An out-of-this world roadside attraction
Southern Colorado's UFO Watch Tower
Photos by Michael Mundt
If you ask me, every good family road trip needs a spontaneous side tour. And during the one we took through Southern Colorado this August, the boys had hoped ours would be at the Colorado Gators Reptile Park as we made our way out of Great Sand Dunes NP.
But with the dinner hour fast approaching and nearly three hours of drive time westward to Durango, Colo., we opted for a shorter excursion we saw advertised on several billboards along Hwy 17: The UFO Watch Tower.
Located about 23 miles north of Alamosa near Hooper, Colo., this unique site opened in 2000 as a joke, when owner Judy Messoline gave up cattle ranching. Having heard neighbors’ stories of unusual sightings in the San Luis Valley—and learning that UFO buffs often visited her land at night to catch sightings of their own—she capitalized on her prime location, opening a campground and building the 10-foot watchtower.
“At night the sky here is just so crystal clear,” says Candace Knowlan, Messoline’s neighbor who manages Messoline’s on-site Bed and Breakfast, GG’s. “You can see the Milky Way and why it’s called that.”
Believers worldwide have flocked to the San Luis Valley, revered among flying-saucer buffs as one of the best places in the world to see UFOs, according to RoadsideAmerica.com, a tourists’ guide to all attractions quirky. And Messoline’s tower offers a prime, 360-degree view of this so-called UFO mecca.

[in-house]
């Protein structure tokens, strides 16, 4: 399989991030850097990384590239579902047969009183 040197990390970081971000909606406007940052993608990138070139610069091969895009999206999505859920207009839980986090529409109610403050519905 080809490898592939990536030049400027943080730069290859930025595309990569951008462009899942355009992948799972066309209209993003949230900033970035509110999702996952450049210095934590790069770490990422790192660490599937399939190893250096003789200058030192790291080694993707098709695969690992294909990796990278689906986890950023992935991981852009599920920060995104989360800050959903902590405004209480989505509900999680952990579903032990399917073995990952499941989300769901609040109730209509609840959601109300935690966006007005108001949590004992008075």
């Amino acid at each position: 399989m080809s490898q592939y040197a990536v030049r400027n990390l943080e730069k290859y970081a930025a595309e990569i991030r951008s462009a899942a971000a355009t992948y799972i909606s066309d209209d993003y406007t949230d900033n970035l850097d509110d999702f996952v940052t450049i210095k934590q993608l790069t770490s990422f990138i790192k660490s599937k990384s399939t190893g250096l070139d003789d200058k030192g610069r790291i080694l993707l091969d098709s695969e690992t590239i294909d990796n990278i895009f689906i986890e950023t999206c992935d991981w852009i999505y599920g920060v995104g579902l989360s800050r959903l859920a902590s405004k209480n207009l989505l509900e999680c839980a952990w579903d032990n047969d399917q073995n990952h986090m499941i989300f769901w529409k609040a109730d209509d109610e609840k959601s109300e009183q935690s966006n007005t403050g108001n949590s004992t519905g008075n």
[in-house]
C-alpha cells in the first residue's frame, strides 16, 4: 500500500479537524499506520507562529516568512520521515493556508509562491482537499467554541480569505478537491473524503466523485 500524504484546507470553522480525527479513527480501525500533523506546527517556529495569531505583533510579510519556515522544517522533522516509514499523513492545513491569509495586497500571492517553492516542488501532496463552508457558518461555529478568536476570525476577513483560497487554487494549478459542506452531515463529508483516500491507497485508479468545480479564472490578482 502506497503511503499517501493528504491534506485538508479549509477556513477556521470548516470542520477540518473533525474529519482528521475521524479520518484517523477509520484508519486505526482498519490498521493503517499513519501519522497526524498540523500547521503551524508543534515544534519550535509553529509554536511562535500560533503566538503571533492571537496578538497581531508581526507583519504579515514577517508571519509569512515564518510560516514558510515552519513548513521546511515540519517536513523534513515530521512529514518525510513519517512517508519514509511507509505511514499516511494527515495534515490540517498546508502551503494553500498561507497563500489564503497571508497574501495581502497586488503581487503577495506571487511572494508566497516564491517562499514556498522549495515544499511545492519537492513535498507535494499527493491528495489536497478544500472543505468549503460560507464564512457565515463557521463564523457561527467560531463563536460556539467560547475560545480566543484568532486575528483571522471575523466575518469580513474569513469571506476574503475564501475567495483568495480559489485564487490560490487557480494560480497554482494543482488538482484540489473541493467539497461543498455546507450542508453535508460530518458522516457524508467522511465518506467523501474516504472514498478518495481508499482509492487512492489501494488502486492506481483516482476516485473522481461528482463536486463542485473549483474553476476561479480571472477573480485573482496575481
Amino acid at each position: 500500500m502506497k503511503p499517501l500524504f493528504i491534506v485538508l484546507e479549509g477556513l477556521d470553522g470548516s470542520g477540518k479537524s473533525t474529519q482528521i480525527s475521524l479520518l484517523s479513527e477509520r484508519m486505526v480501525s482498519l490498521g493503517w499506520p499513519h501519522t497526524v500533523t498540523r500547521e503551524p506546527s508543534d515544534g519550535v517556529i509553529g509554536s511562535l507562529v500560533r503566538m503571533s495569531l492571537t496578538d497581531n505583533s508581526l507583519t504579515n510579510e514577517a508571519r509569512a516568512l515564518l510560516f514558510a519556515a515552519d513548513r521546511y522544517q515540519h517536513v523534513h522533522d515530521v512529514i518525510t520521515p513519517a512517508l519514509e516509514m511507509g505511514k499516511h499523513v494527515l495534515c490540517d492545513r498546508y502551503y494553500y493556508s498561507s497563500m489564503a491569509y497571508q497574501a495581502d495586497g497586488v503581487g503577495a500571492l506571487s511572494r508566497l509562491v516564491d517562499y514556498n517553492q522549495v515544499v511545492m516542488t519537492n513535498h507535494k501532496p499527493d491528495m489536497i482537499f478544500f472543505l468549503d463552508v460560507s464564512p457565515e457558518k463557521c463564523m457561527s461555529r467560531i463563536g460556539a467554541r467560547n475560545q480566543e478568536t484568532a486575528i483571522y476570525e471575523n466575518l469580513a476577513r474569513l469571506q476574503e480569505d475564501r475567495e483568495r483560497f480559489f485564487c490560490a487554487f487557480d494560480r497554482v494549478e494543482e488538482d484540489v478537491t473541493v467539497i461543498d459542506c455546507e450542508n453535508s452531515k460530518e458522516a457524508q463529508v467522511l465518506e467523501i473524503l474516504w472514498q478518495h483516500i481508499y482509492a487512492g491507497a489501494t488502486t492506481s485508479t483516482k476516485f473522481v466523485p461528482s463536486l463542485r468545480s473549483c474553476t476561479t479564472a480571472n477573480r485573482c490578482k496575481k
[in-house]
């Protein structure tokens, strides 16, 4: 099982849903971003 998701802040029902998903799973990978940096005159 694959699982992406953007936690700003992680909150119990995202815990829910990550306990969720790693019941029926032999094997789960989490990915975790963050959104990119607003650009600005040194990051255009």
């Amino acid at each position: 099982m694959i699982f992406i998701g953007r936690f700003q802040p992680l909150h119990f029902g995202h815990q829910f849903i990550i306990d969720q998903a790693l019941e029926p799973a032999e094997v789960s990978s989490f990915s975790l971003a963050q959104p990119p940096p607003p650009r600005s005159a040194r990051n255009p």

“Since it opened, there have been 84 documented (UFO) sightings here; Judy has seen 26 of them,” Knowlan says, standing in for her friend that day as our guide.
Once a skeptic herself, Messoline has since embraced her role as the proprietor of what she describes on her site as the first watchtower of its kind. And in 2002, she added the healing garden, where Knowlan says visitors have left “pieces of their energies” as they’ve walked the path.
“People leave some of their own energy to blend with the energy of the garden,” she says of the eclectic treasures—student IDs, jewelry, sunglasses and more—that adorn the garden.
This “energy” is built on a premise that’s been confirmed by more than 20 psychics, she says.
“There are two vortexes here, which are portals to parallel universes,” Knowlan says, designating the “green guy” between the vortices as the “vesica picis,” where two circles—in this case vortexes—of the same radius overlap. (Think Venn diagram.)
“The what to the what?” I wanted to ask. But instead, I nodded. “Uh huh.”
“There’s a lot of energy associated with the garden; people can feel it,” Knowlan continues. “There have been reported healing—physical, spiritual, mental, emotional—in garden. When you walk through, you feel the energies.”
Look, I’ll be honest: I don’t know what any of it means. And I could practically hear my scientist husband’s eyes rolling as he pretended not to listen.
But you know what? It doesn’t matter if you’re a skeptic or not.
Perhaps you do believe in alien life forms. Or maybe you think Messoline and her UFO devotees are out of their gourd. (A fact clearly not lost on her, evidenced by the title of her book, “That Crazy Lady Down the Road.”)
Either way, the UFO Watch Tower served its purpose for us: a fun diversion that offered a snapshot of the kitsch so emblematic of a true American road trip. And the kids were clear believers, searching the night sky for days afterward in hopes of spotting alien transport.
And I, for one, would love to return for a camping venture just to witness stars unencumbered by city lights and buildings. And who knows? The boys just might bump up the tower’s number of documented sightings to 85. I’d be willing to suspend disbelief on their behalf. At least for one night.
To make reservations at GG's Bed & Breakfast, call (805) 886-6959 or e-mail GGsBnB@aol.com.